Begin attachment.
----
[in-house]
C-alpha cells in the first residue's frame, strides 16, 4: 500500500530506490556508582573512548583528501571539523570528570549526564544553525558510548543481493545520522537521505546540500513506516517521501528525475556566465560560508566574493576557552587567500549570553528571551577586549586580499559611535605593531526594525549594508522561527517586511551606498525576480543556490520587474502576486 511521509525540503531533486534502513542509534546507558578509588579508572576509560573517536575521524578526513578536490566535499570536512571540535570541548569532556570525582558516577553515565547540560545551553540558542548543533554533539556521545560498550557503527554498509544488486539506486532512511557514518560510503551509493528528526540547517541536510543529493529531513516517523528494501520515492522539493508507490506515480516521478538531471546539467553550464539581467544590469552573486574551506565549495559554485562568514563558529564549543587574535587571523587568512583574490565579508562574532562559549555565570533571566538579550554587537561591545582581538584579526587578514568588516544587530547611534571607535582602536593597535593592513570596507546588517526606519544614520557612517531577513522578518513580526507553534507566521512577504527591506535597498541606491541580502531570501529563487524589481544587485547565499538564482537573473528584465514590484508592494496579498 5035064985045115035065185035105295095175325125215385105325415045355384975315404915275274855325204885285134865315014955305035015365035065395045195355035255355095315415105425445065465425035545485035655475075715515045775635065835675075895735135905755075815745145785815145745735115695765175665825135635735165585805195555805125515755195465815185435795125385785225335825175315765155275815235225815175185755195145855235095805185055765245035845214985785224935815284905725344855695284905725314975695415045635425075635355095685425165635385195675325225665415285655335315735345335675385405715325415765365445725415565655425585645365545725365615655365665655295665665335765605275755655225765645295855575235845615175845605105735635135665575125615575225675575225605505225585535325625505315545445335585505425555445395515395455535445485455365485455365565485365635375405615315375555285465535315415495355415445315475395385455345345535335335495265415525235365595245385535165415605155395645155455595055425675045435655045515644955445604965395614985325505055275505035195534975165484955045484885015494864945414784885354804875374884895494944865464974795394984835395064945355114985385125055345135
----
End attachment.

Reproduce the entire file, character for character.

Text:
[in-house]
C-alpha cells in the first residue's frame, strides 16, 4: 500500500530506490556508582573512548583528501571539523570528570549526564544553525558510548543481493545520522537521505546540500513506516517521501528525475556566465560560508566574493576557552587567500549570553528571551577586549586580499559611535605593531526594525549594508522561527517586511551606498525576480543556490520587474502576486 511521509525540503531533486534502513542509534546507558578509588579508572576509560573517536575521524578526513578536490566535499570536512571540535570541548569532556570525582558516577553515565547540560545551553540558542548543533554533539556521545560498550557503527554498509544488486539506486532512511557514518560510503551509493528528526540547517541536510543529493529531513516517523528494501520515492522539493508507490506515480516521478538531471546539467553550464539581467544590469552573486574551506565549495559554485562568514563558529564549543587574535587571523587568512583574490565579508562574532562559549555565570533571566538579550554587537561591545582581538584579526587578514568588516544587530547611534571607535582602536593597535593592513570596507546588517526606519544614520557612517531577513522578518513580526507553534507566521512577504527591506535597498541606491541580502531570501529563487524589481544587485547565499538564482537573473528584465514590484508592494496579498 5035064985045115035065185035105295095175325125215385105325415045355384975315404915275274855325204885285134865315014955305035015365035065395045195355035255355095315415105425445065465425035545485035655475075715515045775635065835675075895735135905755075815745145785815145745735115695765175665825135635735165585805195555805125515755195465815185435795125385785225335825175315765155275815235225815175185755195145855235095805185055765245035845214985785224935815284905725344855695284905725314975695415045635425075635355095685425165635385195675325225665415285655335315735345335675385405715325415765365445725415565655425585645365545725365615655365665655295665665335765605275755655225765645295855575235845615175845605105735635135665575125615575225675575225605505225585535325625505315545445335585505425555445395515395455535445485455365485455365565485365635375405615315375555285465535315415495355415445315475395385455345345535335335495265415525235365595245385535165415605155395645155455595055425675045435655045515644955445604965395614985325505055275505035195534975165484955045484885015494864945414784885354804875374884895494944865464974795394984835395064945355114985385125055345135